PARIS — Representatives for Gov. Paul LePage at a budget forum Thursday night asked Oxford County residents to rethink how towns spend money.

The gathering was the second stop in as many days to pitch a plan that would reform the state’s tax system and spending priorities. On Wednesday, the governor presented his plan, which seeks to lower the state income tax on top earners and increase the sales tax, in Auburn. 

Several people at the Thursday meeting needed convincing the proposal would work. Hartford Selectman Lee Holman expressed bewilderment that the overall tone of the budget proceedings chastised town officials for being unable to keep taxes low, when in reality the cost of necessities was on the rise. 

“Show me anything that doesn’t cost more,” Holman said. “When I read what’s in here and the governor’s other statements about how bloated we are … it blows me away. We do the just damn best we can with what little we have and little we need.”

Jonathan LaBonte, director of the Office of Policy and Management and the mayor of Auburn, and John Nass, a senior policy adviser, detailed components of how the budget would eliminate revenue-sharing but cut income tax in a bid to get communities to hold discussions on consolidating services such as fire, police and highway departments. 

Some 45 people, mostly state legislators and town officials, attended the meeting at Oxford Hills Comprehensive High School. The first of two sessions was an hourlong private discussion with municipal officials, followed by a forum for the general public. 

Nass said he knew many communities were stretched to the limit, and suggested further consolidating of school districts as a solution to lower overhead costs. 

“Are there offsets here and there?” he asked. “Of course. Our question is whether the status quo is working. Is Maine prospering? Are kids staying here? Are businesses coming here? We don’t think the state works the way it should.” 

He said that under the budget proposal, towns considering consolidating their services and schools would be eligible for state funding to help the transition, with funds drawn from two $5 million accounts, one each for education and services. 

“These aren’t to fund consultants to do studies but to assist in implementing services,” Nass said. 

The two-year budget calls for eliminating the income tax in favor of increasing and broadening the sales tax, said to shift costs from residents to tourists.

Under the plan, the state would end revenue-sharing with cities and towns and replace it with a property tax on nonprofit organizations that hold more than $500,000 in property. It would affect hospitals such as Stephens Memorial in Norway and Rumford Hospital, private schools such as Hebron and Fryeburg academies, and conservation land trusts, such as the Western Foothills Land Trust in Norway.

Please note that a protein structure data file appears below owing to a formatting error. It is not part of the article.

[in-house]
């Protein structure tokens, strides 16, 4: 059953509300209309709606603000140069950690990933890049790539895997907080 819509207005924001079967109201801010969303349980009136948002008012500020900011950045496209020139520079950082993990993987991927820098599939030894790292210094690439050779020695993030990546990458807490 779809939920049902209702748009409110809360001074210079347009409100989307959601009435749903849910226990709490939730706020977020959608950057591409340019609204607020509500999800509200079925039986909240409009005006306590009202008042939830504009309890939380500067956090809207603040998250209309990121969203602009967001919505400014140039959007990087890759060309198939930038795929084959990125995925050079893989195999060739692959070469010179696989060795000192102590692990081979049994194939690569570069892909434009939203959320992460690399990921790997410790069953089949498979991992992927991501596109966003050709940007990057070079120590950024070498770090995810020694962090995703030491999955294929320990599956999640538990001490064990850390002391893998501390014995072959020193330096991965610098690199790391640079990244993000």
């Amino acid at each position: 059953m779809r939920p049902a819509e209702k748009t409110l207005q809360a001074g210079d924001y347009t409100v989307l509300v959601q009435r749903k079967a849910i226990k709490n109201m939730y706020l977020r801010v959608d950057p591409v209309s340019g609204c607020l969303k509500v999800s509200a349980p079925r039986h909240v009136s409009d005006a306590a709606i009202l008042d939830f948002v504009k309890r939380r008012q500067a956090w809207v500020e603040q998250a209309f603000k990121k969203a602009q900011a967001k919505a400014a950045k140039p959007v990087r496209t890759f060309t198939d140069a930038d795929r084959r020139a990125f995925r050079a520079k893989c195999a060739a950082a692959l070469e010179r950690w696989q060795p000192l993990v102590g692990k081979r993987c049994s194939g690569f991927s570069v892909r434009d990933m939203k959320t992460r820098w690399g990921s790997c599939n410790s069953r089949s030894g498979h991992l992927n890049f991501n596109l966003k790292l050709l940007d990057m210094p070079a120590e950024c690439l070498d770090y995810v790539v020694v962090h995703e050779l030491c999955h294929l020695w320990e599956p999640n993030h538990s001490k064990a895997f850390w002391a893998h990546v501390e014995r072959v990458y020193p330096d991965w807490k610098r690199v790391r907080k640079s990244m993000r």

It would lower the income tax on corporations, and exempt military pensions and up to $30,000 of retirement income. 

Rep. Richard Pickett, R-Dixfield, said the message that communities need to consider merging or cutting services they could no longer afford was a good one, but it needed careful explanation. 

“When we go around and tell municipal officers … they need to do better, to do this or that … the governor’s concept is we need to put money back in the pockets of taxpayers, and that’s a good concept I support,” Pickett said. 

Rep. Lloyd Herrick, R-Paris, said savings were possible within the immediate surroundings among the police, fire and road departments in Norway, Paris and Oxford. 

“Those opportunities present themselves,” Herrick said. “The budget has seed money to make those proposals work. Again, it’s all local control; it’s all based on local decisions on what people want to do.” 

When state funding decreases are offset with increases on nonprofit taxes, Fryeburg Town Manager Sharon Jackson said, she’d have to raise taxes or cut $170,000 from her $3 million budget. 

LaBonte responded that one solution would be to look to contract police services with the county, disbanding the local force. 

“I think we all need to start sharpening our pencils,” LaBonte said. 

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